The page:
The Ballad of Dwight Fry-- Alice Cooper
Alice Cooper is the rock master of all things Guignol. And, apart from being damned creepy and a tribute to one of the great lost, mad creatures of the classic Hollywood monster era, Cooper recorded the "Gotta get out of here" refrain by lying on the floor of the studio and having a pile of folding chairs heaped over him until his claustrophobia took hold. Recording your own panicked neurosis for the sake of your single? Welcome to Halloween, sweetheart.
Dead Eyes Opened-- Headless Chickens
From its buzzsaw beats to its grisly subject matter, this is a classic creepfest from beginning to end. The beautifully enunciated, teddibly teddibly British narration only adds to the off-kilter weirdfest. A dance floor hit about burning the severed head of a woman? Classic.
Aisha-- Death in Vegas
Let's be honest, it's not like the Iggster is at the normal end of the spectrum to begin with. But his monotone delivery and whipperwhill screeching over the discordant guitars make this another brilliant dance track that's an awkward listening experience. A self-confessed serial killer pronouncing his undying love for the titular character is almost irrelevant in the face of the sheer oddness of the delivery.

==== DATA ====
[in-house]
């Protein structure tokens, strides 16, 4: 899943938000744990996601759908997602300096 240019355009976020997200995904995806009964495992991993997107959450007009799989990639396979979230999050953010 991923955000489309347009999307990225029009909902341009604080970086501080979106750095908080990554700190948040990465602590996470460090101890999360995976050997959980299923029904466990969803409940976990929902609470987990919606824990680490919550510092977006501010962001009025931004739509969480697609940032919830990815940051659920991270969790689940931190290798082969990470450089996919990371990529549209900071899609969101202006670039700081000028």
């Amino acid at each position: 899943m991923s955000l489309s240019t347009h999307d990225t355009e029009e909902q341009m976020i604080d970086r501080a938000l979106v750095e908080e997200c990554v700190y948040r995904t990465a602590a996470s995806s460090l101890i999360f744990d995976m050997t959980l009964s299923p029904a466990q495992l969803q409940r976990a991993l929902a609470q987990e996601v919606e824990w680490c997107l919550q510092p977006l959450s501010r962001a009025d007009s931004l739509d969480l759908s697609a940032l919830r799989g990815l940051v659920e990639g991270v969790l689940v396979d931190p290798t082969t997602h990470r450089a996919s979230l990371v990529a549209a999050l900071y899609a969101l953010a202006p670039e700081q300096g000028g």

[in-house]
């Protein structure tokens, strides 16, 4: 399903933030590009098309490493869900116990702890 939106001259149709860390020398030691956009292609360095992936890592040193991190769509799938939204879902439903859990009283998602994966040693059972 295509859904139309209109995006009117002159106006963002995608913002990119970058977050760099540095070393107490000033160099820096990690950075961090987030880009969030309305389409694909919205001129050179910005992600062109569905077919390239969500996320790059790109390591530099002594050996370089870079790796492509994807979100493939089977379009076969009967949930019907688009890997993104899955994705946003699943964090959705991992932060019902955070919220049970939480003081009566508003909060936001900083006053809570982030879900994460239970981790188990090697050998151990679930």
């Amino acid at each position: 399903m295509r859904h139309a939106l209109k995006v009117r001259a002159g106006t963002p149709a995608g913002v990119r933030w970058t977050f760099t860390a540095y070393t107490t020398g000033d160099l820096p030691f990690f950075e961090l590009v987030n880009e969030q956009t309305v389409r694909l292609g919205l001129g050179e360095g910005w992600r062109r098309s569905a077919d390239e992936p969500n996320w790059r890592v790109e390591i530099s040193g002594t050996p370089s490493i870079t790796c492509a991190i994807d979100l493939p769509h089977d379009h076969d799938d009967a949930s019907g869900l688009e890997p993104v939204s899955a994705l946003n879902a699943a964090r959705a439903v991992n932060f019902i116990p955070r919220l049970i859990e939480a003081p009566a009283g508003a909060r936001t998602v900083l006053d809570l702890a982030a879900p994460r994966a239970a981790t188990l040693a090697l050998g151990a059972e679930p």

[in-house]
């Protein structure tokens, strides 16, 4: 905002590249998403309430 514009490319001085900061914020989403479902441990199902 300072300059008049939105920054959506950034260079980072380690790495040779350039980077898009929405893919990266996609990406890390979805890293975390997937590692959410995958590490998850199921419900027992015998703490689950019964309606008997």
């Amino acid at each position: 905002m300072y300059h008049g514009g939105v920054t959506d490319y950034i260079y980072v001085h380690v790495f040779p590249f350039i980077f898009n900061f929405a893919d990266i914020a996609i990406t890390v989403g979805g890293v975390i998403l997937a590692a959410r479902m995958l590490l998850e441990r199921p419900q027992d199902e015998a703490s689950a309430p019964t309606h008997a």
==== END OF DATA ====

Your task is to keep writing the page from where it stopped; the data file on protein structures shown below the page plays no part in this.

97 Bonnie and Clyde-- Tori Amos
Eminem's original is a darkly funny fable about a man dumping the body of his ex-wife and her new husband in a lake while the narrator's toddler looks on. Amos slows the music down and her cracke,d whispered delivery adds a thick layer of uneasiness to the track. Amongst the best covers ever recorded, and a distinctly unsettling listening experience.
Lotion-- Greens Keepers
Because everybody watched Buffalo Bill in action during Silence of the Lambs and thought, "What this guy needs is a ballad," right? Right?
So, if you're still here, wash your mind out with the real meaning of modern Halloween: dressing up in silly costumes and acting like a loon. Have the utter genius of the Bonzo the Dog Doo Dah Band for dessert.
Sleep well, children.